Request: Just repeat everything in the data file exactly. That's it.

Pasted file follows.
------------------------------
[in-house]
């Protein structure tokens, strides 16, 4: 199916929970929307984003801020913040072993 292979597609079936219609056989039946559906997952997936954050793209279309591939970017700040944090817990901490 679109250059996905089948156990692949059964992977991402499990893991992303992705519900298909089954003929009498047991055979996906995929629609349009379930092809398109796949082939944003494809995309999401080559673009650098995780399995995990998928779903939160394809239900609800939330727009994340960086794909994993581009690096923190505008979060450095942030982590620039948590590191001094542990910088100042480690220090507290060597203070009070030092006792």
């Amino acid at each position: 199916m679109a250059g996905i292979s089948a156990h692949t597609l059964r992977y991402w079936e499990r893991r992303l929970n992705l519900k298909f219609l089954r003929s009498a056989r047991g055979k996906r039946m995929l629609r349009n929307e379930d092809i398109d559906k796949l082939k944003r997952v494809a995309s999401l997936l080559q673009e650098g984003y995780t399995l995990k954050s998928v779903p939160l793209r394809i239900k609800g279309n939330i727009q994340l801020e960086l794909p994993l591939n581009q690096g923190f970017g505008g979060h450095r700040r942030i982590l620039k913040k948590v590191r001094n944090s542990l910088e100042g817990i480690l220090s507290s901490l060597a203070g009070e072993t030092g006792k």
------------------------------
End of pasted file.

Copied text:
[in-house]
């Protein structure tokens, strides 16, 4: 199916929970929307984003801020913040072993 292979597609079936219609056989039946559906997952997936954050793209279309591939970017700040944090817990901490 679109250059996905089948156990692949059964992977991402499990893991992303992705519900298909089954003929009498047991055979996906995929629609349009379930092809398109796949082939944003494809995309999401080559673009650098995780399995995990998928779903939160394809239900609800939330727009994340960086794909994993581009690096923190505008979060450095942030982590620039948590590191001094542990910088100042480690220090507290060597203070009070030092006792």
């Amino acid at each position: 199916m679109a250059g996905i292979s089948a156990h692949t597609l059964r992977y991402w079936e499990r893991r992303l929970n992705l519900k298909f219609l089954r003929s009498a056989r047991g055979k996906r039946m995929l629609r349009n929307e379930d092809i398109d559906k796949l082939k944003r997952v494809a995309s999401l997936l080559q673009e650098g984003y995780t399995l995990k954050s998928v779903p939160l793209r394809i239900k609800g279309n939330i727009q994340l801020e960086l794909p994993l591939n581009q690096g923190f970017g505008g979060h450095r700040r942030i982590l620039k913040k948590v590191r001094n944090s542990l910088e100042g817990i480690l220090s507290s901490l060597a203070g009070e072993t030092g006792k």